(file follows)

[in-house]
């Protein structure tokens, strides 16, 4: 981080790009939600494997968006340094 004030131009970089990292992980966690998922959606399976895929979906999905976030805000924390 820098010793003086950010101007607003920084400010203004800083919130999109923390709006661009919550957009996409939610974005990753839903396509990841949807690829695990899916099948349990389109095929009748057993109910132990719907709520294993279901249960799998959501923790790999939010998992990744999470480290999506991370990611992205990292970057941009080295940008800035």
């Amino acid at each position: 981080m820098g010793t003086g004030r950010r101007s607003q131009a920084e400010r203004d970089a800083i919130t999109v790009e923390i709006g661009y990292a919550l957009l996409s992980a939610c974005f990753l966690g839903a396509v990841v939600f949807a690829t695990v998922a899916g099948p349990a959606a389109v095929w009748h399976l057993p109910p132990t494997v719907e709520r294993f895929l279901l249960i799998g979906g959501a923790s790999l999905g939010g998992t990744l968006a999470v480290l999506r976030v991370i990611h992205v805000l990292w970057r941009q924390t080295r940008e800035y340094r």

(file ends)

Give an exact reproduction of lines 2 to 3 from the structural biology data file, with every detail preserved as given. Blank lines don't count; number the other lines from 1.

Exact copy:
């Protein structure tokens, strides 16, 4: 981080790009939600494997968006340094 004030131009970089990292992980966690998922959606399976895929979906999905976030805000924390 820098010793003086950010101007607003920084400010203004800083919130999109923390709006661009919550957009996409939610974005990753839903396509990841949807690829695990899916099948349990389109095929009748057993109910132990719907709520294993279901249960799998959501923790790999939010998992990744999470480290999506991370990611992205990292970057941009080295940008800035």
């Amino acid at each position: 981080m820098g010793t003086g004030r950010r101007s607003q131009a920084e400010r203004d970089a800083i919130t999109v790009e923390i709006g661009y990292a919550l957009l996409s992980a939610c974005f990753l966690g839903a396509v990841v939600f949807a690829t695990v998922a899916g099948p349990a959606a389109v095929w009748h399976l057993p109910p132990t494997v719907e709520r294993f895929l279901l249960i799998g979906g959501a923790s790999l999905g939010g998992t990744l968006a999470v480290l999506r976030v991370i990611h992205v805000l990292w970057r941009q924390t080295r940008e800035y340094r």